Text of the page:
Or, more precisely, love is primarily an expression of self-love, which does not diminish one 's regard for 'the other ' (Taylor, 1982). A notable proponent of this idea is Erich Fromm, who equates love with one 's freedom, only conceivable when one 's self is integrated and realised (Fromm, 1939). In this manner, the idea of love comes from one 's own self-knowledge, thus assessing what can be afforded in love for others (de Waal, 1996). According to Pope (2002), one can never know anyone else as well as one knows himself or herself. Therefore, the value of love is its ability to create a dialogue through self-realisation.
The legend of Aphrodite explains how the goddess Aphrodite would do anything and everything for love. She is described as the goddess of love and beauty, and she occasionally conducts marriages (The Editors of Encyclopaedia Britannica). Aphrodite is exceptionally attractive and appealing. She organizes marriages often due to her desire of love. In the book Heroes,
The History.com Staff acknowldeges how Aphrodite was worshipped for love and beauty, so you can imagine all the overboldness that this goddess radiated. Aphrodite was not very well liked among the other gods due to her slight overconfidence (History.com Staff paragraph 9). The article “Aphrodite” mentions Aphrodite’s great beauty and how her husband Hephaestus is not the type of guy you'd think that she would marry. This gorgeous goddess was not well respected on Mount Olympus. She often got in fights with the favorite daughter of Zeus, Athena (“Aphrodite” 2).
Aphrodite was a promiscuous goddess, and had multiple affairs with many gods and mortals. This caused her to be unfaithful to many of her lovers. She used her powers to help men charm women with a love spell (Simon). Aphrodite was also one of the main causes of the start of the Trojan War. She was exchanged a golden apple that would make her the most fairest goddess.
Aphrodite was the goddess of fertility, love, and beauty. Unlike other gods and goddesses; Aphrodite has two completely different stories of origin that end with her in the same place, Mount Olympus. The first is that she was the daughter of one of Zeus's many affairs with women, but in this case it was with Dione who was the goddess of the oak tree. The second and most famous story is that when Cronus had slain his father Uranus and threw his male genitalia into the sea, it dissolved into seafoam in which Aphrodite had arisen. She rose naked from a scallop shell where the wind pushed her to the island of Cythera.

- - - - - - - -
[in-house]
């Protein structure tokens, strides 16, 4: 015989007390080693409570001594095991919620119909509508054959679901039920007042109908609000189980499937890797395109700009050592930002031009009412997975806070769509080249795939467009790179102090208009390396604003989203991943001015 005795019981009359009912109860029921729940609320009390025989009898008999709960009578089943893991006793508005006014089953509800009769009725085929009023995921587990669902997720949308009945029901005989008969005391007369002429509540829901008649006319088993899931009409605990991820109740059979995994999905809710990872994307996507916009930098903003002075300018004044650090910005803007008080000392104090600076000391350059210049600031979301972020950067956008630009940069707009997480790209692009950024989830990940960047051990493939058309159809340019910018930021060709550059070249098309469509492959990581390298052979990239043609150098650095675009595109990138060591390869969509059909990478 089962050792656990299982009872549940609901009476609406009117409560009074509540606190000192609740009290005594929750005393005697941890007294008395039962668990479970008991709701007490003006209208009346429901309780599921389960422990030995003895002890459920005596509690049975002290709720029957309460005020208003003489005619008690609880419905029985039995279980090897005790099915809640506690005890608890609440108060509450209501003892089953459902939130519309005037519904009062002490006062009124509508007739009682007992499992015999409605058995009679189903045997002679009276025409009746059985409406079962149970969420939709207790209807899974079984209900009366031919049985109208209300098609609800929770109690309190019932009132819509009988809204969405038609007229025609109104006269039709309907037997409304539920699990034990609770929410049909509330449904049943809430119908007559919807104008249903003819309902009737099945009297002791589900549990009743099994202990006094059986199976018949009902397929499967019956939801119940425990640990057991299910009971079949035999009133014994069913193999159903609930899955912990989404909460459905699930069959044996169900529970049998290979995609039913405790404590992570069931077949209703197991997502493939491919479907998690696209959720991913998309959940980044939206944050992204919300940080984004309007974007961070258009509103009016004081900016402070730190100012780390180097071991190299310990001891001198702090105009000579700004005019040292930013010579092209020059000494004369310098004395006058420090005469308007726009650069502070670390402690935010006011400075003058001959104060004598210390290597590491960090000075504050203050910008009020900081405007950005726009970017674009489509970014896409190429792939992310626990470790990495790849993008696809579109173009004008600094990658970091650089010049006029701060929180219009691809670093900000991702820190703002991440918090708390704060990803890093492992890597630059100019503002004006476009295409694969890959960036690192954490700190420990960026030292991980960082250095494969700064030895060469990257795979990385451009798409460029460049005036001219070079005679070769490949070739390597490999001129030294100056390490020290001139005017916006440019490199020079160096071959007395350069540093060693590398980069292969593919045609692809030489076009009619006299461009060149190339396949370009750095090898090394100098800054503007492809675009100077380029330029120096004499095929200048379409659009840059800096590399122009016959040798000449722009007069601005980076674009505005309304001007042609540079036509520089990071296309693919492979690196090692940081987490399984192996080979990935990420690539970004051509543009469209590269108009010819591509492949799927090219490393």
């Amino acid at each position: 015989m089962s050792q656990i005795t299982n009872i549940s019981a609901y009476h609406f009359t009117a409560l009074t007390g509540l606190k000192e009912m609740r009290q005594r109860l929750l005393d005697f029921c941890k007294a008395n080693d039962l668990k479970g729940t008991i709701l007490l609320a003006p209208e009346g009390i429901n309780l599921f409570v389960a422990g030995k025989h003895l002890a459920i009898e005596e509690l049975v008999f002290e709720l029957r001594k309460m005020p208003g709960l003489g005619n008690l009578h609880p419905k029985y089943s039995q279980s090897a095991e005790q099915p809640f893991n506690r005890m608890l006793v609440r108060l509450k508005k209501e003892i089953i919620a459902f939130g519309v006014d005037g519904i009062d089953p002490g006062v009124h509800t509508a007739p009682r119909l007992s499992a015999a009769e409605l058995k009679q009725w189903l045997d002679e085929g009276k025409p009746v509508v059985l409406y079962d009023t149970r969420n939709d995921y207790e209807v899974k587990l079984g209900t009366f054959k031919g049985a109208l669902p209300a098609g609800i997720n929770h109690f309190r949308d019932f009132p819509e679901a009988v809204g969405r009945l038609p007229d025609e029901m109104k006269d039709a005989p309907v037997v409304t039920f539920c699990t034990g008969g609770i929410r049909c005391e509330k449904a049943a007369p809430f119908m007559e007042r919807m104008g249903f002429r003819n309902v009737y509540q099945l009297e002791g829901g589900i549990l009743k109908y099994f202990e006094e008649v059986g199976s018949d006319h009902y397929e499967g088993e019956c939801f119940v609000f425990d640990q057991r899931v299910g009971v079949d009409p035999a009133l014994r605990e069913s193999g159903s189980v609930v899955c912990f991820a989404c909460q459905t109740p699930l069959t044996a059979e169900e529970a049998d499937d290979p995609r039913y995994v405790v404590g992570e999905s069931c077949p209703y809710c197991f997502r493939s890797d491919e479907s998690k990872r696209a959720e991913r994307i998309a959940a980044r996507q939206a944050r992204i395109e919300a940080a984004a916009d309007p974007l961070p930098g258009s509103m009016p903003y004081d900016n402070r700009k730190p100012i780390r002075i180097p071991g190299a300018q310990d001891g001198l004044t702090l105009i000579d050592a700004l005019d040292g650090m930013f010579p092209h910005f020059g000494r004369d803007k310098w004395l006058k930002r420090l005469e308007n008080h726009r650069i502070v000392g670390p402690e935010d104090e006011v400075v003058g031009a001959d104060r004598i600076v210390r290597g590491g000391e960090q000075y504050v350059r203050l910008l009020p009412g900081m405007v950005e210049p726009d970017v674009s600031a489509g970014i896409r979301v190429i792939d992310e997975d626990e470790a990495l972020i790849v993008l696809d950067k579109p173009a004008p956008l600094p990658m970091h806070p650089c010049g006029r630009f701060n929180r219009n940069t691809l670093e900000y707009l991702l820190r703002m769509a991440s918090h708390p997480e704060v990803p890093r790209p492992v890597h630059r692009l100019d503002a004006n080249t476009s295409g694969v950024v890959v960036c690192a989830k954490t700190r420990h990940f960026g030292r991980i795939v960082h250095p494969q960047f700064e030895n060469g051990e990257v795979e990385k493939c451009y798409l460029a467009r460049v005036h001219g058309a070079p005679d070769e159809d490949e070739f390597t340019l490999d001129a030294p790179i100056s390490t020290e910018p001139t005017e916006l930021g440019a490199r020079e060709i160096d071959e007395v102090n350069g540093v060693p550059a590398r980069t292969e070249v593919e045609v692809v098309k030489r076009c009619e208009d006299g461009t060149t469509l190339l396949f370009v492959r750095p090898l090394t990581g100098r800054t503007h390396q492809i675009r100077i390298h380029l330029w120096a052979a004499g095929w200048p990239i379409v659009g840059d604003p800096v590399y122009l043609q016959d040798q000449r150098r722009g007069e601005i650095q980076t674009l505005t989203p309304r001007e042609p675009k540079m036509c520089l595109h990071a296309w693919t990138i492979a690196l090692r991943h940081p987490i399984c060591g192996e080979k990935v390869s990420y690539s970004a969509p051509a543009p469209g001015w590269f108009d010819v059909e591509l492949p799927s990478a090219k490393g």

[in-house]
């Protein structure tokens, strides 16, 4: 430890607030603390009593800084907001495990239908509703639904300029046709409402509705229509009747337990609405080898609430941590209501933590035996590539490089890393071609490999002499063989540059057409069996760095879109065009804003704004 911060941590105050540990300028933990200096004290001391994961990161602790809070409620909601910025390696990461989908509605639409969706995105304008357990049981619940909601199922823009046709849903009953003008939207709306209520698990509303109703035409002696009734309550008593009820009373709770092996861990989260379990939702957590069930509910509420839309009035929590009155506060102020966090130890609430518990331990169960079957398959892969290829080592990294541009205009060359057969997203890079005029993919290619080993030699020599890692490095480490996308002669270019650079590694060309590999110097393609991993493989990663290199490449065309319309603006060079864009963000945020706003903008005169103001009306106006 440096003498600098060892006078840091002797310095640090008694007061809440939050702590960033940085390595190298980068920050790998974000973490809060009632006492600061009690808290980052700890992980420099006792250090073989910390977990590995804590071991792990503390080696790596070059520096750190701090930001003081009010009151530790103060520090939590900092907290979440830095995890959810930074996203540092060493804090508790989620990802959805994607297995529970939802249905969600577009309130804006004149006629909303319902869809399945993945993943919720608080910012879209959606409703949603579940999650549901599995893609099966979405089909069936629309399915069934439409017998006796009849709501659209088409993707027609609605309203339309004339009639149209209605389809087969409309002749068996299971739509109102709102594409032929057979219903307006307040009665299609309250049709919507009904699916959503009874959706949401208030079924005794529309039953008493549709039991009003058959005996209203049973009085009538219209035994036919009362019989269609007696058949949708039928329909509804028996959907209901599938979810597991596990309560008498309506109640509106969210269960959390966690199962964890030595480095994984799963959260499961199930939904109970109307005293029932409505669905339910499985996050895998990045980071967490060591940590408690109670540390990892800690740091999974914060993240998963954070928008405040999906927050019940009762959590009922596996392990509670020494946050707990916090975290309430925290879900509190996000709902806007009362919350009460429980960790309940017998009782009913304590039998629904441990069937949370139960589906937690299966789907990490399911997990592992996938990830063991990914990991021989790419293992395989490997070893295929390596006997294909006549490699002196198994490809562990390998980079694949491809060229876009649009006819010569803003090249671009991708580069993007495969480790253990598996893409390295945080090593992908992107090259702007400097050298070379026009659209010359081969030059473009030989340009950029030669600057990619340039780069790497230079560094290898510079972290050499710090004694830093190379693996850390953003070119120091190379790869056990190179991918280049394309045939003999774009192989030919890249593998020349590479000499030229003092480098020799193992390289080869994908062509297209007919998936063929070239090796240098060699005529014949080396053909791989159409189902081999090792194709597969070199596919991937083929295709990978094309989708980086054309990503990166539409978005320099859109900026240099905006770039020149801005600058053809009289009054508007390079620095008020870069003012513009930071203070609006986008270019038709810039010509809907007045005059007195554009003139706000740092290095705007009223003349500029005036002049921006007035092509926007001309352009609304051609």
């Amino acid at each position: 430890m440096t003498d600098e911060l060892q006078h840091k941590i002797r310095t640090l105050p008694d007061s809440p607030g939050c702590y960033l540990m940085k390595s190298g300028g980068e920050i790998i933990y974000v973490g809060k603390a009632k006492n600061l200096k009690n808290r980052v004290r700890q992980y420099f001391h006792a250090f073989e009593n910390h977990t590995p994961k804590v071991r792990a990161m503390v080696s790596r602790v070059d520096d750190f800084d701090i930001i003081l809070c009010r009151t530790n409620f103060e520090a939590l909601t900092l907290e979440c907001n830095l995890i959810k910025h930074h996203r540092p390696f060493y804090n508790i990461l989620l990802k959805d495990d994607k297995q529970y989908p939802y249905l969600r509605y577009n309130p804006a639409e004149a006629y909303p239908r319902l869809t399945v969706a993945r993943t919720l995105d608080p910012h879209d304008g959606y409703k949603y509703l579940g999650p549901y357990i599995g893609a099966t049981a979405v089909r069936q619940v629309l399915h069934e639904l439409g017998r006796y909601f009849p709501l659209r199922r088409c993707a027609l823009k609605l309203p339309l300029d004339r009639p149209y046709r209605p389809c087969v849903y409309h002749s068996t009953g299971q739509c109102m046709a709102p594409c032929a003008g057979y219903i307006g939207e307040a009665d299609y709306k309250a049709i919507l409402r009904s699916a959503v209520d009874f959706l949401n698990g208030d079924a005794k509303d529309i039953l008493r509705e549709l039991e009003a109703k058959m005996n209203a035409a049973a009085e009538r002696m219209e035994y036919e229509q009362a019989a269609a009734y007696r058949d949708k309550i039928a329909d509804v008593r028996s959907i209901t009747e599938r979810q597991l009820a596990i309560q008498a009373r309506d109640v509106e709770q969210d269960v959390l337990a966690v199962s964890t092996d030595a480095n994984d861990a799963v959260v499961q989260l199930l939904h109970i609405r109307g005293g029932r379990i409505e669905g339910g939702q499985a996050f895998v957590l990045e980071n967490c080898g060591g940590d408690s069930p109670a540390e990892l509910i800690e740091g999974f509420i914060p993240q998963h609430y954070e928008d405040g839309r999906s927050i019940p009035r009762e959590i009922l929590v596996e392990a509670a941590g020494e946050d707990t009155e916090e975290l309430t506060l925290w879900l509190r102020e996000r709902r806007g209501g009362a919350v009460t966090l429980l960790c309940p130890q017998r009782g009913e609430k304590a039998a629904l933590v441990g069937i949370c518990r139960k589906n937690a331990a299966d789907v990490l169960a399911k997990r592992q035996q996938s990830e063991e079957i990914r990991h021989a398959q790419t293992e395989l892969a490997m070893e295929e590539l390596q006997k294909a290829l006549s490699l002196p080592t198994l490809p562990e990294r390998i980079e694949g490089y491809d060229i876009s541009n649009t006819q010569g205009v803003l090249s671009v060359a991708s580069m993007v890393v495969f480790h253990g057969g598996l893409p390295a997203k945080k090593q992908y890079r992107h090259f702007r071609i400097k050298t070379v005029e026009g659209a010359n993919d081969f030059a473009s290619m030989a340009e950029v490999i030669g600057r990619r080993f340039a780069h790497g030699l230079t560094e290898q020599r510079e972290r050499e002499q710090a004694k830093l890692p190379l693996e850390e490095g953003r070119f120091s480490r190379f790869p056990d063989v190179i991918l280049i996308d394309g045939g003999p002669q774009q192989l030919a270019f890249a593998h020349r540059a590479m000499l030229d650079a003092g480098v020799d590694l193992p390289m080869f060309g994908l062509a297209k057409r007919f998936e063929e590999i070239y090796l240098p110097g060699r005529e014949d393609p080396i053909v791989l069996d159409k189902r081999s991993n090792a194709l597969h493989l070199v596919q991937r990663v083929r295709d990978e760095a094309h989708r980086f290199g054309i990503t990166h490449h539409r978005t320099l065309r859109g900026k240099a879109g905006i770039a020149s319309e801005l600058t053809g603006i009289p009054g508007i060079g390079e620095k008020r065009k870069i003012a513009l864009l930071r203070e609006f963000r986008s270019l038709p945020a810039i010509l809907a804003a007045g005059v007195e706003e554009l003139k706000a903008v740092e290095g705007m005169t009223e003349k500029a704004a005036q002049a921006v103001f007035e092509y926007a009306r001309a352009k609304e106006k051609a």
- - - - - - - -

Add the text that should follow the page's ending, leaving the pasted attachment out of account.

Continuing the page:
Comparing the speeches on The Symposium I will show the role of love based on Plato, Socrates and Diotima in which I believe is to follow a pathway that leads to a state of love that is asexual, unconditional and permanently. I also believe that all philosophers were lovers. Socrates states love can be anything like the simplest need to the deepest form of love like the love of a mother and a son. According to Diotima, when love is perceived is mostly seen as beautiful and good but she argues that love is not either sinister or good rather something in between. She also conveys love is infinite within humans this leaving our trajectories by reproducing.
On the flipside, the Romans viewed love as irrelevant and in some times detrimental to the progression of the empire; for example Dido in The Aeneid was so blindly in love with Aeneas that she became psychologically deranged and committed suicide. Are these portrayals of love correct? True love, as described in the Epic of Gilgamesh and The Odyssey, is a genuine commitment to another human in lieu of sexual allure. In the beginning of the Epic of Gilgamesh, Gilgamesh runs amok through the Sumerian city of Uruk.
In his passage of Crito, Plato examines the thought of honor in following through one’s own promise. Socrates cannot leave or escape because it would not acceptable. His whole life, he had the choice of leaving this city. However, he welcomed the knowing of what the laws stood for to take advantage of the city had to offer. Again, Plato is addressing the idea that a person's inner virtues are worth more than the circumstances that attempt to govern him.
He was a student at “The Academy” where was taught Plato’s ideas in Athens. Later Aristotle opened his own school called “The Lyceum”. Aristotle and Plato were great philosophers and still they have tremendous impact on thinkers. Even though Aristotle was a student of Plato’s school , his ideas about theory of forms and poems were different from Plato and he criticized Plato’s ideas. In the paper, I will show the different points that they have the ideas of forms, poetry and the methods they used while arguing their ideas.